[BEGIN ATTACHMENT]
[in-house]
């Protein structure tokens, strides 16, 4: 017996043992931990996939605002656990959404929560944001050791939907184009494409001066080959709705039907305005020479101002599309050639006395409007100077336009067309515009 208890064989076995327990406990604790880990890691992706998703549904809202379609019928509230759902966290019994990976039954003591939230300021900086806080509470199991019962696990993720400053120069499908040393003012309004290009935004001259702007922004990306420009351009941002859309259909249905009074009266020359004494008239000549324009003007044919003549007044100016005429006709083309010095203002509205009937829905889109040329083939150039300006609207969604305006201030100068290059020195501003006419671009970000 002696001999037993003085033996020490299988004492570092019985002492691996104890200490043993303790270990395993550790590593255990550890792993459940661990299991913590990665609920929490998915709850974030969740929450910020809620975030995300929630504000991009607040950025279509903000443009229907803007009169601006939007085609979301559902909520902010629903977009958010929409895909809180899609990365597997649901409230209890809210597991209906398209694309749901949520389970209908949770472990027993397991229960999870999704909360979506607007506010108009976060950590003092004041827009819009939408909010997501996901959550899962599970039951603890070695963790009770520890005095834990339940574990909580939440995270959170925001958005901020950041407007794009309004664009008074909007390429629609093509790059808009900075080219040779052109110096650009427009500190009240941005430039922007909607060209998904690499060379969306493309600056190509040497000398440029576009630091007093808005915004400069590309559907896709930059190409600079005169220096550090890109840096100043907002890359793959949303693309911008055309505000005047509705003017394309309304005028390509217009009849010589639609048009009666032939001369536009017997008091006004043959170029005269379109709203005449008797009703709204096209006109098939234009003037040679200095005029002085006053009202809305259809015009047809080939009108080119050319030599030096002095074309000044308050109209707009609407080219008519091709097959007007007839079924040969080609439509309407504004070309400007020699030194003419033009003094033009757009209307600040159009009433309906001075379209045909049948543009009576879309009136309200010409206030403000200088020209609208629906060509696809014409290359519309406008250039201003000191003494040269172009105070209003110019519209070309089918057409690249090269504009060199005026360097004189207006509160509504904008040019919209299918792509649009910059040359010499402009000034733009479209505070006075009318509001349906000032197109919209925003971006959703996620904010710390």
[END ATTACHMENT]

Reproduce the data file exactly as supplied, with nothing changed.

[in-house]
């Protein structure tokens, strides 16, 4: 017996043992931990996939605002656990959404929560944001050791939907184009494409001066080959709705039907305005020479101002599309050639006395409007100077336009067309515009 208890064989076995327990406990604790880990890691992706998703549904809202379609019928509230759902966290019994990976039954003591939230300021900086806080509470199991019962696990993720400053120069499908040393003012309004290009935004001259702007922004990306420009351009941002859309259909249905009074009266020359004494008239000549324009003007044919003549007044100016005429006709083309010095203002509205009937829905889109040329083939150039300006609207969604305006201030100068290059020195501003006419671009970000 002696001999037993003085033996020490299988004492570092019985002492691996104890200490043993303790270990395993550790590593255990550890792993459940661990299991913590990665609920929490998915709850974030969740929450910020809620975030995300929630504000991009607040950025279509903000443009229907803007009169601006939007085609979301559902909520902010629903977009958010929409895909809180899609990365597997649901409230209890809210597991209906398209694309749901949520389970209908949770472990027993397991229960999870999704909360979506607007506010108009976060950590003092004041827009819009939408909010997501996901959550899962599970039951603890070695963790009770520890005095834990339940574990909580939440995270959170925001958005901020950041407007794009309004664009008074909007390429629609093509790059808009900075080219040779052109110096650009427009500190009240941005430039922007909607060209998904690499060379969306493309600056190509040497000398440029576009630091007093808005915004400069590309559907896709930059190409600079005169220096550090890109840096100043907002890359793959949303693309911008055309505000005047509705003017394309309304005028390509217009009849010589639609048009009666032939001369536009017997008091006004043959170029005269379109709203005449008797009703709204096209006109098939234009003037040679200095005029002085006053009202809305259809015009047809080939009108080119050319030599030096002095074309000044308050109209707009609407080219008519091709097959007007007839079924040969080609439509309407504004070309400007020699030194003419033009003094033009757009209307600040159009009433309906001075379209045909049948543009009576879309009136309200010409206030403000200088020209609208629906060509696809014409290359519309406008250039201003000191003494040269172009105070209003110019519209070309089918057409690249090269504009060199005026360097004189207006509160509504904008040019919209299918792509649009910059040359010499402009000034733009479209505070006075009318509001349906000032197109919209925003971006959703996620904010710390």